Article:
Molecular Neurobiology

, Volume 56, Issue 8, pp 5382–5391 | Cite as

Adenosine A2A-Cannabinoid CB1 Receptor Heteromers in the Hippocampus: Cannabidiol Blunts Δ9-Tetrahydrocannabinol-Induced Cognitive Impairment

  • Ester Aso
  • Víctor Fernández-Dueñas
  • Marc López-Cano
  • Jaume Taura
  • Masahiko Watanabe
  • Isidre Ferrer
  • Rafael Luján
  • Francisco CiruelaEmail author


At present, clinical interest in the plant-derived cannabinoid compound cannabidiol (CBD) is rising exponentially, since it displays multiple therapeutic properties. In addition, CBD can counteract the undesirable effects of the psychoactive cannabinoid Δ9-tetrahydrocannabinol (Δ9-THC) that hinder clinical development of cannabis-based therapies. Despite this attention, the mechanisms of CBD action and its interaction with Δ9-THC are still not completely elucidated. Here, by combining in vivo and complementary molecular techniques, we demonstrate for the first time that CBD blunts the Δ9-THC-induced cognitive impairment in an adenosine A2A receptor (A2AR)-dependent manner. Furthermore, we reveal the existence of A2AR and cannabinoid CB1 receptor (CB1R) heteromers at the presynaptic level in CA1 neurons in the hippocampus. Interestingly, our findings support a brain region-dependent A2AR-CB1R functional interplay; indeed, CBD was not capable of modifying motor functions presumably regulated by striatal A2AR/CB1R complexes, nor anxiety responses related to other brain regions. Overall, these data provide new evidence regarding the mechanisms of action of CBD and the nature of A2AR-CB1R interactions in the brain.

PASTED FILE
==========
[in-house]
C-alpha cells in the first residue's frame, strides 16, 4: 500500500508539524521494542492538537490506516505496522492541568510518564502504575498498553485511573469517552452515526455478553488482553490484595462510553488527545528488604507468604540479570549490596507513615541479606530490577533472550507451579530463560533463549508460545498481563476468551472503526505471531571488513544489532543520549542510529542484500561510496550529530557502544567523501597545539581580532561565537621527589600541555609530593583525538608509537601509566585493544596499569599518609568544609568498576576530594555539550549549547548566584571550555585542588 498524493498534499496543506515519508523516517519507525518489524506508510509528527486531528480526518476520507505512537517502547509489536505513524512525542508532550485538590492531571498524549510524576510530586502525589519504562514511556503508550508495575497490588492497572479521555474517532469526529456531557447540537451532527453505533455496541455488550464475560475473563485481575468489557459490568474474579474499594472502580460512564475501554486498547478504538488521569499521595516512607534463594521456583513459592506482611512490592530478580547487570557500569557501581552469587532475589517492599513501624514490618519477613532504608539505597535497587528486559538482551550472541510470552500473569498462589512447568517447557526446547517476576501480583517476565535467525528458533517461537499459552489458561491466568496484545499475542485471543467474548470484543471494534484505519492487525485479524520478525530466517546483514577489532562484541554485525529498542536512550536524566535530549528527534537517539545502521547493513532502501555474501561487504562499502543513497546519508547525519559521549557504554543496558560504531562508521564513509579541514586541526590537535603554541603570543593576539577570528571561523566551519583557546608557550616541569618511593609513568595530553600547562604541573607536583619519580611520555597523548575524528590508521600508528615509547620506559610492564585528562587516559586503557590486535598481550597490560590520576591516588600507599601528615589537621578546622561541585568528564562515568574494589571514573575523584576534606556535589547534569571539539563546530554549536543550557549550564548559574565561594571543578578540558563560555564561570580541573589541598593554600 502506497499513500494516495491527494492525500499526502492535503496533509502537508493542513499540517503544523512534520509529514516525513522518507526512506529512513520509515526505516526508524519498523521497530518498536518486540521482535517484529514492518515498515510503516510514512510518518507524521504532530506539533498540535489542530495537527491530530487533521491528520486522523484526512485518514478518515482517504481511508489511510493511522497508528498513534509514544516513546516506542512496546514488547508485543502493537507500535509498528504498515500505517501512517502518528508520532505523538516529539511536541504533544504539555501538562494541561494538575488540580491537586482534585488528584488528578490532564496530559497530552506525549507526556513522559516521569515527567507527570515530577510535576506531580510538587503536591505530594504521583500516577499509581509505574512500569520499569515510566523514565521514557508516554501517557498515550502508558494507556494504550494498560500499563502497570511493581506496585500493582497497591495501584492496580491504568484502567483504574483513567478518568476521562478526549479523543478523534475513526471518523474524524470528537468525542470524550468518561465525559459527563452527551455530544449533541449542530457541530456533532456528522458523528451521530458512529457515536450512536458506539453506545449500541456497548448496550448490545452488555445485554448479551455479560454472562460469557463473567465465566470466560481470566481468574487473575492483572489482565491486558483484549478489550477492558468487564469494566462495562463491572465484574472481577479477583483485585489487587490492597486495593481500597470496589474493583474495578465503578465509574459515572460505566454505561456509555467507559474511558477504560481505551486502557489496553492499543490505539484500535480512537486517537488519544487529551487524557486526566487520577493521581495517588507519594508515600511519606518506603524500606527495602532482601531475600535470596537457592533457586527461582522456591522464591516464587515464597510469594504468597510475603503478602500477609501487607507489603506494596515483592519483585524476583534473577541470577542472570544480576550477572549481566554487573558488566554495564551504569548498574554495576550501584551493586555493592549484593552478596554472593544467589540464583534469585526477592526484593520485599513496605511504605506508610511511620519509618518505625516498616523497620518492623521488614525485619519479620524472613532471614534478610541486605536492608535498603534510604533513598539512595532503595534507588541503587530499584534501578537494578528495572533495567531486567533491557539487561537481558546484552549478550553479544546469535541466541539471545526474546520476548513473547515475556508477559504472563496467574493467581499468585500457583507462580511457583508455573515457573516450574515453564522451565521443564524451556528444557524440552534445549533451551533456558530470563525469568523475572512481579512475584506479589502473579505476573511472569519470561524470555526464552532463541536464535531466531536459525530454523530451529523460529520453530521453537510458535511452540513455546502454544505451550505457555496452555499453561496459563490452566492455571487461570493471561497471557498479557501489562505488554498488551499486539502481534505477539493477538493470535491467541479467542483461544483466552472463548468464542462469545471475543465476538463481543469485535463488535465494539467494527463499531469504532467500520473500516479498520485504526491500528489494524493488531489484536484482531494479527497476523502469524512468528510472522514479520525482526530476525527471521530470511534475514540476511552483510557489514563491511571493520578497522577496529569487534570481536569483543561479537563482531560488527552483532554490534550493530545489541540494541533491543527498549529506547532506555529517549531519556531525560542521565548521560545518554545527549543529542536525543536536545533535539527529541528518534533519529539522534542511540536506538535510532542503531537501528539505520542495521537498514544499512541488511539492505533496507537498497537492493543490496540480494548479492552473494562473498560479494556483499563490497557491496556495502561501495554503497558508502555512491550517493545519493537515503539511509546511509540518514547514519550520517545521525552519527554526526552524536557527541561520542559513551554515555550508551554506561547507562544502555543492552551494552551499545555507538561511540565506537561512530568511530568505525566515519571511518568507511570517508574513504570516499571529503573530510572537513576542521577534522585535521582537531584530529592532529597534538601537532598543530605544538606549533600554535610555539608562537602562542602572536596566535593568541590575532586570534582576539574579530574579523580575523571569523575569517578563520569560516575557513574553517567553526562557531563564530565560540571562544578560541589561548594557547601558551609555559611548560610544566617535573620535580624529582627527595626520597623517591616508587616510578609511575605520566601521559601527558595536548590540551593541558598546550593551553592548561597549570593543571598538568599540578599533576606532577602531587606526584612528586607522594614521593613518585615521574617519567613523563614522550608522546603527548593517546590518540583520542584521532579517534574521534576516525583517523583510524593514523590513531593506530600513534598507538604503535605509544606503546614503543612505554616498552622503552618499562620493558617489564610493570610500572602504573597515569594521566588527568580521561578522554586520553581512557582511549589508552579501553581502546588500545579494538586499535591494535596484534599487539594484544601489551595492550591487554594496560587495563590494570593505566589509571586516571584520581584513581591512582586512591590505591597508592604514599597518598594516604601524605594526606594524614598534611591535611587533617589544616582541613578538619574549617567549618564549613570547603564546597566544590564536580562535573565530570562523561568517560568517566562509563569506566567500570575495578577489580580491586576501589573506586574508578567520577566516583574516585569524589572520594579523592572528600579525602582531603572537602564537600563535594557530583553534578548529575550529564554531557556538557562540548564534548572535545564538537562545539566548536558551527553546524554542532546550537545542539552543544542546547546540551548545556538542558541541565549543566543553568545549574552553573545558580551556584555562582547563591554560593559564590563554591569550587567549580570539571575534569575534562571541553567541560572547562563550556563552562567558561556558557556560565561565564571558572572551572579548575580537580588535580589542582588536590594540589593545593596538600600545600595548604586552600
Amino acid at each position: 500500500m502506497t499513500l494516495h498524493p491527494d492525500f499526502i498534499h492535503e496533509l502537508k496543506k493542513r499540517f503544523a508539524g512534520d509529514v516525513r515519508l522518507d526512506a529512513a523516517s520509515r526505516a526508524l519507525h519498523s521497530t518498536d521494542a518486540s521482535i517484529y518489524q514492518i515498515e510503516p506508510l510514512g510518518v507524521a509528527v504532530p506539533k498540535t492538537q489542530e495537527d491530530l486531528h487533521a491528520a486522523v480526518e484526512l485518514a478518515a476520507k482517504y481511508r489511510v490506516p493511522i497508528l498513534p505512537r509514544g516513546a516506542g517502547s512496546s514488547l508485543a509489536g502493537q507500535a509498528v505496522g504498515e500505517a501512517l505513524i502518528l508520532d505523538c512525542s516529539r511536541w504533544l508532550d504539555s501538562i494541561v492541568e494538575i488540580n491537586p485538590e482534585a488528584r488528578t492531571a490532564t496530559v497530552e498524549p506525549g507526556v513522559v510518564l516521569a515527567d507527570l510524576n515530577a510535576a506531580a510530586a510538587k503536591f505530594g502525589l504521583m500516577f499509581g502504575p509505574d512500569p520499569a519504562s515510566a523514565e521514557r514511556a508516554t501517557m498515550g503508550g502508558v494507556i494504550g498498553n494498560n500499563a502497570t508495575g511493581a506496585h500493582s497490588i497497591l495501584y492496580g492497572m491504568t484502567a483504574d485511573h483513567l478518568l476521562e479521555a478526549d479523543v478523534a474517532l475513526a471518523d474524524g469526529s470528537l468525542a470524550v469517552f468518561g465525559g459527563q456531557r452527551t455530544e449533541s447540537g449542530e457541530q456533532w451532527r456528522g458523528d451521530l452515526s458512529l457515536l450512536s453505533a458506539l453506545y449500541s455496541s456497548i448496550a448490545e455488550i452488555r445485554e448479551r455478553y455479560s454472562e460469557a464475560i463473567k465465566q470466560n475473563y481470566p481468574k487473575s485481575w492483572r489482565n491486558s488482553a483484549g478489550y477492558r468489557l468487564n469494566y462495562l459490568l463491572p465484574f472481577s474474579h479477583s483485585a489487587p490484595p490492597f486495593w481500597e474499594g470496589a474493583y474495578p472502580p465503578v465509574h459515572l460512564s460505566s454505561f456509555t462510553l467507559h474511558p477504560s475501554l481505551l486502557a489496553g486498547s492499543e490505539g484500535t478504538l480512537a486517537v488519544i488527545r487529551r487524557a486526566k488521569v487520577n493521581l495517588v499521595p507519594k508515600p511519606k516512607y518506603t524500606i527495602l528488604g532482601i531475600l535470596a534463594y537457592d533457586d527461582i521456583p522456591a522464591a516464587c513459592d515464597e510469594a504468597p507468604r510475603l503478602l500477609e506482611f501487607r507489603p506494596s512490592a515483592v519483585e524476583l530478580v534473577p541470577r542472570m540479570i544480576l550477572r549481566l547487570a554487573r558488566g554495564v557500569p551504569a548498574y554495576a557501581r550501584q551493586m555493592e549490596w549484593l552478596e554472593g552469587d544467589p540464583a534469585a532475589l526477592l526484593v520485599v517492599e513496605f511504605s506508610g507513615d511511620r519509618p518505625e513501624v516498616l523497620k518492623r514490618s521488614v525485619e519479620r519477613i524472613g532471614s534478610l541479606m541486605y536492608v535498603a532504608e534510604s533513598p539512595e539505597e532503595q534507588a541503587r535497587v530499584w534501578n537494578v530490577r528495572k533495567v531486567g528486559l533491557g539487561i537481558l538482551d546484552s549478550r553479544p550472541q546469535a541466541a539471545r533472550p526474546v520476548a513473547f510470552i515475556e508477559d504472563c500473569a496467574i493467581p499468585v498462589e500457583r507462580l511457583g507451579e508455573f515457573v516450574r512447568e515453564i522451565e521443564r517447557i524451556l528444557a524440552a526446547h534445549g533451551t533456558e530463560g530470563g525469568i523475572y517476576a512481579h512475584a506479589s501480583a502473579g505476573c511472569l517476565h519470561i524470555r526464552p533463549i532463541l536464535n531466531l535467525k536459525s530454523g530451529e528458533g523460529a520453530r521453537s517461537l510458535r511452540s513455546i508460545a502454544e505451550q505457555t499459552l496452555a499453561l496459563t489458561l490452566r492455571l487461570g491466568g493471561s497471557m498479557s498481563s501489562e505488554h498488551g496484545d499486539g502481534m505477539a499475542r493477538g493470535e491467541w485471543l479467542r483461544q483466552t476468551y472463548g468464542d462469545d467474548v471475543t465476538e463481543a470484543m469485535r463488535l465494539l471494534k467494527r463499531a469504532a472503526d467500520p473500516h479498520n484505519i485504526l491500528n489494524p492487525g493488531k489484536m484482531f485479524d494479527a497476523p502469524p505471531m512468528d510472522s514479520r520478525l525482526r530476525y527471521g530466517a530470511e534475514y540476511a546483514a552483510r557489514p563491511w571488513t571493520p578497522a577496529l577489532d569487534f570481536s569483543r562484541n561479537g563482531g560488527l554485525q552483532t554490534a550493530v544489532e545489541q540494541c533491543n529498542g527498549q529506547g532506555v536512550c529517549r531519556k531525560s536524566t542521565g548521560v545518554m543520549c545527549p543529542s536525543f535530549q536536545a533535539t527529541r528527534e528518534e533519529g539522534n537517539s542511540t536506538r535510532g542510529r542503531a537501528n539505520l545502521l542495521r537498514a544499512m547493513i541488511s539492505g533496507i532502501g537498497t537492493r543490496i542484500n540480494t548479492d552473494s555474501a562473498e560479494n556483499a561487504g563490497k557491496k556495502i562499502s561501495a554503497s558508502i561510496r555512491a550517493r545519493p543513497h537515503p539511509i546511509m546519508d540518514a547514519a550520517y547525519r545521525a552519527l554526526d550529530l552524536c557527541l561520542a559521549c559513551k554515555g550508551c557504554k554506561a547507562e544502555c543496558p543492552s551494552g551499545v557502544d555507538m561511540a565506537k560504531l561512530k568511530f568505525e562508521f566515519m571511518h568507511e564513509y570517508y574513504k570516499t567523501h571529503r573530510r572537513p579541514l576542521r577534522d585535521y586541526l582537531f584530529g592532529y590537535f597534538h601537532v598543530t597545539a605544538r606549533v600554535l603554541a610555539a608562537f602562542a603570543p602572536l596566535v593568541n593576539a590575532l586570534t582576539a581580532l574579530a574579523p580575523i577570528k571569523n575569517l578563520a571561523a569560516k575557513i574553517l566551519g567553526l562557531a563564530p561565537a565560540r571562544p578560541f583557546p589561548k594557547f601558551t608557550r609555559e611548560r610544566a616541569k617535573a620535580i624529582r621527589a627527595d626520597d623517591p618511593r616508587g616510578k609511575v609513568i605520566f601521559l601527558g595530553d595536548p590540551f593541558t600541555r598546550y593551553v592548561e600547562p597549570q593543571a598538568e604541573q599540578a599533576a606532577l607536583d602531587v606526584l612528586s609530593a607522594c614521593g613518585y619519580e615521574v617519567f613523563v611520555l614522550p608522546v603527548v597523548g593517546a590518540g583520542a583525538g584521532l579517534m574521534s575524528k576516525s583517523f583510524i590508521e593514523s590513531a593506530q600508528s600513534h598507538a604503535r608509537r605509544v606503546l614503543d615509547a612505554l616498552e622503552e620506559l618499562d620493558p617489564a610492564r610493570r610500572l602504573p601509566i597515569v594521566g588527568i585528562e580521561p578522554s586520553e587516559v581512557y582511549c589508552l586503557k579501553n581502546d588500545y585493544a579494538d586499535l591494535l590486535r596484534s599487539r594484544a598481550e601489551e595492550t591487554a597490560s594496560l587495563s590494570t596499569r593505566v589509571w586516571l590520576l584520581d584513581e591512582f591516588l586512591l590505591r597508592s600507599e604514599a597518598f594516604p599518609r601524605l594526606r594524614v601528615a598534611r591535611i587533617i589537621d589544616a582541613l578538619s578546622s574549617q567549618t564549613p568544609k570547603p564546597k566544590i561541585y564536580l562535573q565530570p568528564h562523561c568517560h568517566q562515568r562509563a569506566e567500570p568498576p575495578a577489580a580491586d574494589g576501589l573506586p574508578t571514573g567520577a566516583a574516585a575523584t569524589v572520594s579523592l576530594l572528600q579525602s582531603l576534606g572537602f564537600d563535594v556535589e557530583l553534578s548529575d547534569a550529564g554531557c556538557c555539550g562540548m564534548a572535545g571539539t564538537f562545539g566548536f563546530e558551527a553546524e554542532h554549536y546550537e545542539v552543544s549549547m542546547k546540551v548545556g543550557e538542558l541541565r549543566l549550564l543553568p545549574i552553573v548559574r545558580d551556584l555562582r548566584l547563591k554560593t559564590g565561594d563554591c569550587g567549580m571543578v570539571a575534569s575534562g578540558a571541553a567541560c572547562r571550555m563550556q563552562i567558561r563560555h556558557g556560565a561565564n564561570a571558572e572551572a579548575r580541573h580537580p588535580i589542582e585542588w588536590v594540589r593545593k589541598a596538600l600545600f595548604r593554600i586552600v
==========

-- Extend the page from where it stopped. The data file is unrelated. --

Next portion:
Cannabidiol Δ9-Tetrahydrocannabinol Cannabis Memory Adenosine 2A receptor Cannabinoid 1 receptor 



We thank J.A. López-Salcedo for customising the Matlab application for locomotor activity analysis and Esther Castaño and Benjamín Torrejón from the Scientific and Technical Services (CCiT) at the Bellvitge Campus of the University of Barcelona, for their technical assistance.


The authors’ work was supported by grants from CIBERNED and the Instituto de Salud Carlos III, and co-funded by the FEDER/European Regional Development Fund (ERDF)-a way to build Europe (PIE14/00034 and PI14/00757 to IF). This work was also supported by grants from MINECO-AEI/FEDER, UE (SAF2017-87349-R), the Catalan government (2017 SGR 1604), Fundació la Marató de TV3 (Grant 20152031), FWO (SBO-140028) (Francisco Ciruela) and the MINECO grant BFU2015-63769-R (Rafael Luján).

Compliance with Ethical Standards

The University of Barcelona Committee on Animal Use and Care approved the protocol. Animals were housed and tested in compliance with the guidelines provided by the Guide for the Care and Use of Laboratory Animals [24] and following the European Union directives (2010/63/EU). All efforts were made to minimise animal suffering and the number of animals used.

Conflict of Interest

The authors declare that they have no conflict of interest.

Supplementary material

12035_2018_1456_MOESM1_ESM.xls (34 kb)
Table S1 (XLS 34 kb)


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Copyright information

© Springer Science+Business Media, LLC, part of Springer Nature 2019

Authors and Affiliations

  1. 1.Unitat de Farmacologia, Departament de Patologia i Terapèutica Experimental, Facultat de Medicina i Ciències de la SalutIDIBELL-Universitat de BarcelonaL’Hospitalet de LlobregatSpain
  2. 2.Universitat de BarcelonaInstitut de NeurociènciesBarcelonaSpain
  3. 3.Department of AnatomyHokkaido University School of MedicineSapporoJapan
  4. 4.CIBERNED, Centro de Investigación Biomédica en Red de Enfermedades NeurodegenerativasInstituto Carlos IIIMadridSpain
  5. 5.Unitat de Anatomia Patològica, Departament de Patologia i Terapèutica Experimental, Facultat de MedicinaIDIBELL-Universitat de BarcelonaL’Hospitalet de LlobregatSpain
  6. 6.Synaptic Structure Laboratory, Instituto de Investigación en Discapacidades Neurológicas (IDINE), Departamento de Ciencias Médicas, Facultad de MedicinaUniversidad Castilla-La ManchaAlbaceteSpain

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